California recently joined the rest of the western states with new efforts to make water districts siphon their groundwater more sustainably. Three new bills signed into law by Gov. Jerry Brown on Sept. 16 prompt water districts drawing from one of the state’s 500 basins to form local groundwater management agencies, and draft long-term sustainability plans together.
This will mean change locally, as most of the county’s water districts rely, at least partly, on groundwater.
“The state is encouraging everyone who has a straw in the basin to work collaboratively,” says Scotts Valley Water District General Manager Piret Harmon. “In the past, it’s been typical for people to say ‘this is my water basin.’ But there is no ‘my water’ or ‘your water.’ It’s a shared resource.”
Some basins, like the one from which Scotts Valley gets its water, are large, encompassing multiple areas. Management agencies could be composed of multiple water districts from different counties.
Such groups must form a management agency by Jan. 1, 2017, and comply with the state’s deadlines.
Once the state Department of Water Resources signs off on the proposed agencies and their plans, each basin group has a 20-year window to meet its goals. If deadlines go unmet, the resources department will step in and assume the role of the local agencies.
The new bills could make a big difference in Central California’s agricultural communities, where farmers have been digging deeper and deeper into basins this past year to feed crops during the drought.
Some agriculturalists say the bills were hastily put together, and might be too strict. Assemblymember Luis Alejo (D-Watsonville), who represents farming communities in Santa Cruz, Monterey and San Benito Counties, abstained from voting.
“I think we could have come up with an alternative plan that would have addressed groundwater monitoring and regulation, and could have built more consensus from the agricultural community,” Alejo says.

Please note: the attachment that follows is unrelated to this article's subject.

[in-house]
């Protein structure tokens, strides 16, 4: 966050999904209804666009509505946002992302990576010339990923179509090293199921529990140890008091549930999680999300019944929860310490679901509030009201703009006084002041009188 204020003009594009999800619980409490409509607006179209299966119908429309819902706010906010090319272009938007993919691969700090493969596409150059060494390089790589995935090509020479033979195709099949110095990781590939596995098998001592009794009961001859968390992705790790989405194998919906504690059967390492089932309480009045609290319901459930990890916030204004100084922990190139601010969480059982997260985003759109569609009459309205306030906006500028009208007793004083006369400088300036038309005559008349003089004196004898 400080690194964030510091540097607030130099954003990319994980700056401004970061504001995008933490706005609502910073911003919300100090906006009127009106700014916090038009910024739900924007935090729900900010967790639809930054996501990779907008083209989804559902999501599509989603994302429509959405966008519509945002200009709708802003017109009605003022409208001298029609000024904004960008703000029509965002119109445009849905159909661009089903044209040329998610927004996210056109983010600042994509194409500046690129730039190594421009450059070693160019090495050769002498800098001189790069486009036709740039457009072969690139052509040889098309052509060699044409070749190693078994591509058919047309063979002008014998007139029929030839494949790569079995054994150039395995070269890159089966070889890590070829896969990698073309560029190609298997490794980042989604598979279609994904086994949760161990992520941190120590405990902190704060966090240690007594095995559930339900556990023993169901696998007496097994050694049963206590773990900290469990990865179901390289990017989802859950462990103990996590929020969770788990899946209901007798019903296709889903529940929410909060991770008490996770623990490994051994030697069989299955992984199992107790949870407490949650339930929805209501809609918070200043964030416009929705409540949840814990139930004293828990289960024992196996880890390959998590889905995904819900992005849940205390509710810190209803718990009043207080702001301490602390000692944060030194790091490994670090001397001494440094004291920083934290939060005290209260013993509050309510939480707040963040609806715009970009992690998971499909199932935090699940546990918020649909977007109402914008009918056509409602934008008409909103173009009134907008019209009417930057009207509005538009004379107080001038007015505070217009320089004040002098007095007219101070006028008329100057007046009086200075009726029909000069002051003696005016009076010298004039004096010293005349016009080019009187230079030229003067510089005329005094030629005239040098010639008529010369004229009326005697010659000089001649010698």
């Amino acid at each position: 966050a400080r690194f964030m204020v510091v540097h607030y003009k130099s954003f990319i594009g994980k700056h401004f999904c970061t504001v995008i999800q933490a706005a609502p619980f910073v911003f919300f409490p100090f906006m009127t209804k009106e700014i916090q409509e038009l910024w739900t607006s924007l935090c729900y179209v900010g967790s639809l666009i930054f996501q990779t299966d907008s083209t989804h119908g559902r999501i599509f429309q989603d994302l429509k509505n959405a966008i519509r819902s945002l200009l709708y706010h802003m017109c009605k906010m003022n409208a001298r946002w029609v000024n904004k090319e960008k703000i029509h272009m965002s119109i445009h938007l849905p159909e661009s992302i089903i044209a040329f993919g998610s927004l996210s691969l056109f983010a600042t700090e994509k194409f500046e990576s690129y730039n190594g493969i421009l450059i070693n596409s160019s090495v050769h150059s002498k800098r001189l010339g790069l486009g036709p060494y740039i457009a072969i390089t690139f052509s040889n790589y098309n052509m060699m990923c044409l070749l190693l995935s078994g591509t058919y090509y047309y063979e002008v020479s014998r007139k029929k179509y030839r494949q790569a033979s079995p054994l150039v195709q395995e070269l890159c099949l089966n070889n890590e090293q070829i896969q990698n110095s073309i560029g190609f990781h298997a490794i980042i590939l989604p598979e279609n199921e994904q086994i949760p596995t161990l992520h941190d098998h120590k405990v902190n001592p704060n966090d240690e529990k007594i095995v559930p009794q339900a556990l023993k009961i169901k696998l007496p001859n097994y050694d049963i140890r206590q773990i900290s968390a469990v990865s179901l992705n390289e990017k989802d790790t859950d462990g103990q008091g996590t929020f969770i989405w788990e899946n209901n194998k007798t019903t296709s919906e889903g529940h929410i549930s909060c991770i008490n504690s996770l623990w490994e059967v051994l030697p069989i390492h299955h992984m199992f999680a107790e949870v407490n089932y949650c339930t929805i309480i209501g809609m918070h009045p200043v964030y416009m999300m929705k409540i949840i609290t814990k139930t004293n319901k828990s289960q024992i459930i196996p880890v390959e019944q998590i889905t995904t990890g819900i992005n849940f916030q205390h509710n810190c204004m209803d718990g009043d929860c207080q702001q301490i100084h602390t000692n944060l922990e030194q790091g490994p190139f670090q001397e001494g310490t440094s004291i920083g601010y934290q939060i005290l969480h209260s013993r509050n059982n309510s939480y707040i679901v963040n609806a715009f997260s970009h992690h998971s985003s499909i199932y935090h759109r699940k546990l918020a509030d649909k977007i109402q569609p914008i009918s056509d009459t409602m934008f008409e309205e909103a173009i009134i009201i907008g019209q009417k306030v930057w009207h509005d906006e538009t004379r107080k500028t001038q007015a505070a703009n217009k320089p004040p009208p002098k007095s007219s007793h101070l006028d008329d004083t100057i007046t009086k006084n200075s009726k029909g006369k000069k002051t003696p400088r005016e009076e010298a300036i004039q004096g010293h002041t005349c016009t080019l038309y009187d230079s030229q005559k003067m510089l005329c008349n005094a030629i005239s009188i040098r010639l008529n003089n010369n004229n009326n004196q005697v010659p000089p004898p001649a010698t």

Others welcome the chance to practice a more sustainable approach to groundwater. County Water Resources Director John Ricker suggests the law may give existing management efforts a boost.
“It could result in some restriction in use,” says Ricker via email, “but more likely will provide a funding mechanism for long-range management efforts and additional water supplies, such as recycled water.”
This year, UCSC students had an extra week of summer to celebrate cultural harmony.
That’s because most University of California campuses, including Santa Cruz, delayed classes a full week, so as not to conflict with the Jewish holiday Rosh Hashanah, based on school policy updated in 2010.
“People in the UC system felt that making this change, in the years where this is a conflict with religious holidays, was a change worth making,” UCSC spokesperson Jim Burns, who has since retired, told the Santa Cruz Sentinel last January.
Classes will start Thursday, Oct. 2, instead of late September. But Oct. 2 happens to be the first day of Hajj, an important Muslim holiday—the one where all Muslims who can afford it must take a pilgrimage to Mecca. There were no talks of pushing back classes another week.
Three UC campuses currently have Jewish Studies Programs—the most recent addition being UCSC, which has been getting sizable grants for its program, including a recent $1.5 million endowment.
We’ve all heard that money talks in education. So perhaps if Muslims want to get some religious acceptance from California’s public colleges, the UC Regents might prefer that they start putting their money where their beliefs are, stop buying plane tickets, and begin writing big checks for new majors instead.